If you have a computer, you probably have noticed the torrent of FWDed emails with titles like "Bring Home Our Troops: Send the Democrats" and "See Obama's Kenyan Birth Cert." Curious about the origins of these FWD:FWD:FWDs, I enlisted a systems analyst and followed the digital trails backward.
Sometimes the source is garden-variety grassroots, the likes of a patriotic cowboy who thought up a catchy ditty on the truck ride home from work one day, plucked it out on his guitar that night, was persuaded by friends to make a low-budget video, then sat back agog as the YouTube link went viral -- that's the story of Ed Montana and his hit "Obamanation."
Perhaps more often, greater strategy and calculation is involved. A good deal of the "conservative revolution" is produced by Patriot Depot™, a division of Discount Book Distributors, a Georgia corporation founded in 2007 by Brandon Vallorani, an MBA with a graphic design background. His Chief Operating Officer is another MBA, Jay Taylor, whose undergraduate degree was in computer engineering.
Patriot Depot, which advertises "Supplies for the Conservative Revolution," now has nine employees in White Hall, West Virginia, mostly packing and shipping books, DVDs, bumper stickers, and t-shirts with original messages like, I'll keep my guns, freedom & money... you can keep the "change!" Taylor told me that the company has sold nearly 100,000 Keep the "change!" bumper stickers.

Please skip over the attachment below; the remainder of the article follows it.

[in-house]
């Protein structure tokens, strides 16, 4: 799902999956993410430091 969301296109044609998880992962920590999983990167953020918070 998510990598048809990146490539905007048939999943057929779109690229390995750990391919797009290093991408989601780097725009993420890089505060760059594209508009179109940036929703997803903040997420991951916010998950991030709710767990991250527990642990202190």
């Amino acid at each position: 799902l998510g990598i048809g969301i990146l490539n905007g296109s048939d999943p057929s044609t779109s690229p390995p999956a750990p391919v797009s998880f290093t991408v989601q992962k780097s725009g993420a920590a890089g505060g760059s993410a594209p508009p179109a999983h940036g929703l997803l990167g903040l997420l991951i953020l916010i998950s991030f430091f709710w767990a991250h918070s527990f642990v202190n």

Almost every day, Patriot Depot sends more than 100,000 individuals emails with original content such as "The Ten Commandments According to Obama"-- the first of which is:
Thou shalt have no God in America, except for me. For we are no longer a Christian nation and, after all, I am the chosen One. (And like God, I do not have a birth certificate.)
These "Commandments" also are for sale at Patriot Depot on a t-shirt.
Which brings us to emailers with itchy FWD fingers.
"We hope they'll forward the emails on," Taylor says. He acknowledges that such people serve as unwitting salespeople in a multi-tiered marketing system, like Amway's.
He is reluctant to divulge the resulting annual sales, other than "between one and ten million dollars." An educated guess is $3.5 million. "Initially it was a business opportunity," he says. "Then we saw an opportunity to get the message out."
The company recently launched Patriot Update, a website complete with news, commentary, and editorial cartoons (example below). They also just published a book, Born To Lie: From The Birth Certificate to Health Care. Taylor anticipates sales of 10,000.
"Personally I think he was born in Hawaii," Taylor said of President Obama. He believes Obama ought to release his "long-form" birth certificate, however.
Expect to soon see forwarded email with similar rhetoric. And if you also see a spate of "got a birth certificate?" bumper stickers, it's because one comes free with every copy of Born To Lie purchased.
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